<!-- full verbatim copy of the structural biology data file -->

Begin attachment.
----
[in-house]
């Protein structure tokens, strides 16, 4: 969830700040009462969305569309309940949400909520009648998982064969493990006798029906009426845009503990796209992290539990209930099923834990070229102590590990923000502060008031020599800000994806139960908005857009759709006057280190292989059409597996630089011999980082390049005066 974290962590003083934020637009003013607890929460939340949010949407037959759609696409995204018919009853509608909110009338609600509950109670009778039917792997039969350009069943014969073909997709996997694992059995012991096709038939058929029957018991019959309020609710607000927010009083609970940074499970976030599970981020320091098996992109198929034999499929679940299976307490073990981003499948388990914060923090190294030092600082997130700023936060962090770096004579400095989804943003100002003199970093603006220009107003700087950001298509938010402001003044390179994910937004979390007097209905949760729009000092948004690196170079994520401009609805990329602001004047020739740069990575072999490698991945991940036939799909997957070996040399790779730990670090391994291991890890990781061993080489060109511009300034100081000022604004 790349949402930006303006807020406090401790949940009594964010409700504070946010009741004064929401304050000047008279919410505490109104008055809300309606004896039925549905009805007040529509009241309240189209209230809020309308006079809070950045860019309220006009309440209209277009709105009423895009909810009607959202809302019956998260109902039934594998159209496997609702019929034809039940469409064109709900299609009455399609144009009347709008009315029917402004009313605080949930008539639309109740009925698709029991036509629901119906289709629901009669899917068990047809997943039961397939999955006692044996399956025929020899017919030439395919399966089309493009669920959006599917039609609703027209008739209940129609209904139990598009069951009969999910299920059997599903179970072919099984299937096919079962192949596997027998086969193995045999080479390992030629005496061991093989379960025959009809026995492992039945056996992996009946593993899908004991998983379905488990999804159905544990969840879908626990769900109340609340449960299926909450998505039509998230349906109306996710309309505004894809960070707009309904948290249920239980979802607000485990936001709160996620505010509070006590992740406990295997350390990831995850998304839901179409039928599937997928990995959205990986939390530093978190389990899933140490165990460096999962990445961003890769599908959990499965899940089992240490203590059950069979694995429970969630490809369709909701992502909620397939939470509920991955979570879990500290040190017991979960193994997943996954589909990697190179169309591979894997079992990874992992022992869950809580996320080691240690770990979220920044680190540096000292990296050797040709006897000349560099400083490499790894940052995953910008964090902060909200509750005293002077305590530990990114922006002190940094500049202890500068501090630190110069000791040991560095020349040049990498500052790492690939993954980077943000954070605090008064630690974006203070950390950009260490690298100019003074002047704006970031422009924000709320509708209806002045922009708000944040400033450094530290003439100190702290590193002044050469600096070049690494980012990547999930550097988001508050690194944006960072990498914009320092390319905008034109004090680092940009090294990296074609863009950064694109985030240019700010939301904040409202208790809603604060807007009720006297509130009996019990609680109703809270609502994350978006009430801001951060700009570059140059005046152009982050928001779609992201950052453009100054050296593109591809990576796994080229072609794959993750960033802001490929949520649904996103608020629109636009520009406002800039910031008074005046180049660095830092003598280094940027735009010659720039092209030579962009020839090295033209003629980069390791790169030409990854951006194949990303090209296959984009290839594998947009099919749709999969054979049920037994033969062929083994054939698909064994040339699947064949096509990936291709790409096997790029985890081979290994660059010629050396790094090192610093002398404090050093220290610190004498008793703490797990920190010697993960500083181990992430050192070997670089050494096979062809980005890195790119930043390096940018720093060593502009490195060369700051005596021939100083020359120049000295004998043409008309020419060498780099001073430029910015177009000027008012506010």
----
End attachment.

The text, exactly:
[in-house]
């Protein structure tokens, strides 16, 4: 969830700040009462969305569309309940949400909520009648998982064969493990006798029906009426845009503990796209992290539990209930099923834990070229102590590990923000502060008031020599800000994806139960908005857009759709006057280190292989059409597996630089011999980082390049005066 974290962590003083934020637009003013607890929460939340949010949407037959759609696409995204018919009853509608909110009338609600509950109670009778039917792997039969350009069943014969073909997709996997694992059995012991096709038939058929029957018991019959309020609710607000927010009083609970940074499970976030599970981020320091098996992109198929034999499929679940299976307490073990981003499948388990914060923090190294030092600082997130700023936060962090770096004579400095989804943003100002003199970093603006220009107003700087950001298509938010402001003044390179994910937004979390007097209905949760729009000092948004690196170079994520401009609805990329602001004047020739740069990575072999490698991945991940036939799909997957070996040399790779730990670090391994291991890890990781061993080489060109511009300034100081000022604004 790349949402930006303006807020406090401790949940009594964010409700504070946010009741004064929401304050000047008279919410505490109104008055809300309606004896039925549905009805007040529509009241309240189209209230809020309308006079809070950045860019309220006009309440209209277009709105009423895009909810009607959202809302019956998260109902039934594998159209496997609702019929034809039940469409064109709900299609009455399609144009009347709008009315029917402004009313605080949930008539639309109740009925698709029991036509629901119906289709629901009669899917068990047809997943039961397939999955006692044996399956025929020899017919030439395919399966089309493009669920959006599917039609609703027209008739209940129609209904139990598009069951009969999910299920059997599903179970072919099984299937096919079962192949596997027998086969193995045999080479390992030629005496061991093989379960025959009809026995492992039945056996992996009946593993899908004991998983379905488990999804159905544990969840879908626990769900109340609340449960299926909450998505039509998230349906109306996710309309505004894809960070707009309904948290249920239980979802607000485990936001709160996620505010509070006590992740406990295997350390990831995850998304839901179409039928599937997928990995959205990986939390530093978190389990899933140490165990460096999962990445961003890769599908959990499965899940089992240490203590059950069979694995429970969630490809369709909701992502909620397939939470509920991955979570879990500290040190017991979960193994997943996954589909990697190179169309591979894997079992990874992992022992869950809580996320080691240690770990979220920044680190540096000292990296050797040709006897000349560099400083490499790894940052995953910008964090902060909200509750005293002077305590530990990114922006002190940094500049202890500068501090630190110069000791040991560095020349040049990498500052790492690939993954980077943000954070605090008064630690974006203070950390950009260490690298100019003074002047704006970031422009924000709320509708209806002045922009708000944040400033450094530290003439100190702290590193002044050469600096070049690494980012990547999930550097988001508050690194944006960072990498914009320092390319905008034109004090680092940009090294990296074609863009950064694109985030240019700010939301904040409202208790809603604060807007009720006297509130009996019990609680109703809270609502994350978006009430801001951060700009570059140059005046152009982050928001779609992201950052453009100054050296593109591809990576796994080229072609794959993750960033802001490929949520649904996103608020629109636009520009406002800039910031008074005046180049660095830092003598280094940027735009010659720039092209030579962009020839090295033209003629980069390791790169030409990854951006194949990303090209296959984009290839594998947009099919749709999969054979049920037994033969062929083994054939698909064994040339699947064949096509990936291709790409096997790029985890081979290994660059010629050396790094090192610093002398404090050093220290610190004498008793703490797990920190010697993960500083181990992430050192070997670089050494096979062809980005890195790119930043390096940018720093060593502009490195060369700051005596021939100083020359120049000295004998043409008309020419060498780099001073430029910015177009000027008012506010």